A Different Sort of Winter

by Jennifer Van Gundy '05

I frequently need to remind myself of the fact that it is January. This is because the Bass Lake Campus is currently beset by the most stubborn run of sunny weather ever. The persistent sunshine-and-daisies summer weather with nary a cloud in the sky simply refuses to budge. Although I do like sun, in January I prefer snow, and lots of it. But alas, no such luck. All the prayers and pleas for more winterly weather have been denied thus far; it seems God has a different sort of January in mind.

He also has a sense of humor. In December, the Fall 2002 girls performed a snow dance - a sort of a physical expression of our prayers for snow. But December 12th came and went without a single bit of it. However, one day after the fact I arrived home to rain, tons of rain. And rain in the lowlands of course means snow in the Sierras, eight inches of it in fact. I was thoroughly annoyed.

Anyway, those of us coming up for Spring semester got very excited about the prospect of returning to a winter wonderland. But come January 6th the mountains of glorious snow had been reduced to a few scattered patches clinging to life in the shadows and the shade.

Although the sunny weather is a bit disappointing it has made for some beautiful ski days in the higher altitudes where the snow lingers rather than vanishes. So far this semester we have had two ski days, one to Badger Pass and one to Sierra Summit. The ski trip to Badger Pass was pretty idyllic. It was a bright, clear morning and the slopes were fairly empty. The majority of our group was there to snowboard, and there were quite a few of us that were trying it out for the very first time.

Upon my arrival at the Spring Semester I was promptly informed by the more experienced and learned snowboarders that my first day snowboarding would quite certainly be the worst day of my young life thus far. I mentally stressed myself out the entire hour and a half trip in to Badger Pass but in reality, it was not all that bad. We all fell down a lot, of course, but the snow was soft and no one got seriously hurt. I had to go on the bunny slopes with all the eight year olds that could out-ski me blindfolded in a straight jacket but I did not care. I have no objection to bunnies. We all made public spectacles of ourselves getting off the lift but fortunately no one was wearing anything bearing the APU logo, so the shame of our ineptitude would not be connected with the university in any way.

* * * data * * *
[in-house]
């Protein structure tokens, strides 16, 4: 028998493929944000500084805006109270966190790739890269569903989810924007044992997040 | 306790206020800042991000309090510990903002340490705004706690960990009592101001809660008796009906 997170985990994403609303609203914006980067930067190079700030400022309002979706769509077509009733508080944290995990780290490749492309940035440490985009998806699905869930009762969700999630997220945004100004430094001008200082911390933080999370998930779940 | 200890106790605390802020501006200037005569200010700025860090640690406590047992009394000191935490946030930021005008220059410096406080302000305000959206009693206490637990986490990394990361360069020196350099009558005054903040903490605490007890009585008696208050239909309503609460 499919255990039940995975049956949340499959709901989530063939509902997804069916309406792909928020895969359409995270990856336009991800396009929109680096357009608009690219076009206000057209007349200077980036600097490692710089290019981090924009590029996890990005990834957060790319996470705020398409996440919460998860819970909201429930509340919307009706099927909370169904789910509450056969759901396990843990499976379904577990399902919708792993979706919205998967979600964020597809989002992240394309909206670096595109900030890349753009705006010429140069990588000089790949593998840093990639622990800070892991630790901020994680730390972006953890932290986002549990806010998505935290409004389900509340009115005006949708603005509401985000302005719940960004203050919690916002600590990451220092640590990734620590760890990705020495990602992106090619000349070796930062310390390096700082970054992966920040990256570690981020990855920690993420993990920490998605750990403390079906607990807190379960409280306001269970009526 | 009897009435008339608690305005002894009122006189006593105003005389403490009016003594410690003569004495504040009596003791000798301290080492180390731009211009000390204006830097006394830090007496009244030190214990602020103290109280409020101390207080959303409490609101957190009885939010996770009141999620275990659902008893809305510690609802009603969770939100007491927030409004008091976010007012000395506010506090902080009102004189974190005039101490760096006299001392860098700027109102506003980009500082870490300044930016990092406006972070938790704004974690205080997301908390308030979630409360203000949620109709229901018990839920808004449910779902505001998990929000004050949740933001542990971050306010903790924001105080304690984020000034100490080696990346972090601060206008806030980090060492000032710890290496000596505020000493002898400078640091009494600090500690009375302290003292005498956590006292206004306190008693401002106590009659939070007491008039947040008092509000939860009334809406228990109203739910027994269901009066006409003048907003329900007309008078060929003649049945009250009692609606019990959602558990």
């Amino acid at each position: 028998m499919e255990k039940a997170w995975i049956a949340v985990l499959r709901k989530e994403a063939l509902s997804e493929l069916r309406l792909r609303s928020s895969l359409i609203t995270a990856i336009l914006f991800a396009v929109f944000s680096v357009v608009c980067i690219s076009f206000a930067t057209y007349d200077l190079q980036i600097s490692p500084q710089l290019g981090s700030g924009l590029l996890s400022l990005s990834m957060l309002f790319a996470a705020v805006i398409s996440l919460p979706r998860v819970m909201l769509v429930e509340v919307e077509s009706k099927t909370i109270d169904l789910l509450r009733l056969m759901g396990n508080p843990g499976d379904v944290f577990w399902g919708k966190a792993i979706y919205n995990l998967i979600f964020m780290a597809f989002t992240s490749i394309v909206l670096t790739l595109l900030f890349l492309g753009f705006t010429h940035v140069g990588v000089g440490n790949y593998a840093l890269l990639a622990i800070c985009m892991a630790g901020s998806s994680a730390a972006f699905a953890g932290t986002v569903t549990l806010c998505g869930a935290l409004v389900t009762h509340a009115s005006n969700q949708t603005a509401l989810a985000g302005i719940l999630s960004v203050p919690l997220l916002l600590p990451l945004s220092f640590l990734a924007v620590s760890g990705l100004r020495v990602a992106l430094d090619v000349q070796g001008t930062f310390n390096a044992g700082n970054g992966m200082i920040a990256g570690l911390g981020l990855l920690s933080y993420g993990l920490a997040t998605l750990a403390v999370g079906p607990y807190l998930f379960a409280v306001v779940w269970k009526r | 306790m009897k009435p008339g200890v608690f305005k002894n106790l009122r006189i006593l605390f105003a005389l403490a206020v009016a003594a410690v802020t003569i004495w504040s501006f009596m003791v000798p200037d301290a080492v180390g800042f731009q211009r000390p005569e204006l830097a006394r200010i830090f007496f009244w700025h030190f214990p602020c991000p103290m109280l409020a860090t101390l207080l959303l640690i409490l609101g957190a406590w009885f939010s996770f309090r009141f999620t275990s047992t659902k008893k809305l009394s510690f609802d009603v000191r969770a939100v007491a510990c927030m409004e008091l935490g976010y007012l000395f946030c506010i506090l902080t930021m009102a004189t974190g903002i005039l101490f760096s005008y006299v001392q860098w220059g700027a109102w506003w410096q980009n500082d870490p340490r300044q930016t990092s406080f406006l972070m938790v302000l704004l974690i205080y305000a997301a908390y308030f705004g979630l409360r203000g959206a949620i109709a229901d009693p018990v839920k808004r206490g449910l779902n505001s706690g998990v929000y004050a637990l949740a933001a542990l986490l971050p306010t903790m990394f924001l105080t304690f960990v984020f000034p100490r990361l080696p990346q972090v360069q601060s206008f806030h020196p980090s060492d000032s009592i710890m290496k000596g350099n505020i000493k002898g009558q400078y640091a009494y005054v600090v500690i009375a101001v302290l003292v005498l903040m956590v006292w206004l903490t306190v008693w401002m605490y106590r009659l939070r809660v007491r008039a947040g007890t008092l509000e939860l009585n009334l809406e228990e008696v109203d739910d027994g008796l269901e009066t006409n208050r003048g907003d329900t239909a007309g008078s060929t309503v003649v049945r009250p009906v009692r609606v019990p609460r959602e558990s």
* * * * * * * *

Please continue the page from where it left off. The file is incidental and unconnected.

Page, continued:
I think my favorite fall of the day occurred when my old roommate and I attempted a simultaneous dismount and I fell down on the back of her snowboard while she kept moving only to eventually collapse over my back. It was quite dramatic and we attracted the attention of a large crowd.

By the late afternoon most of us first-timers had progressed to the intermediate slopes which somehow are easier than the bunny slopes even though they initially were semi-terrifying to those of us that had yet to figure out how to stop (I mean aside from collapsing in the snow, that is). Riding up the lift at what must have been about 3:30 in the afternoon, off to the far left the sun had emerged from the haze and was on its way down in a blaze of glory. If you twisted around on the lift seat and looked over your shoulder, snow covered mountains and trees continued on for as far as the eye could see. It looked the way I had always imagined the woods must have looked when Peter, Susan, Edmund, and Lucy stepped out of the wardrobe.

All in all it was a wonderful day. It was a blast to hang out with everyone, to fall, fail, and publicly humiliate ourselves together. That day reminded me in the most wonderful sense that it is, in fact, January, which belongs to a group of months connected with a season generally referred to as winter, which is usually associated with such meteorological phenomena as snow and ice. Despite the fact that I have yet to see one shred of evidence in the weather at Bass Lake to support the assertions of my calendar, I still continue to hope that the snow that we have so thoroughly enjoyed on the slopes will one day cover the High Sierra campus.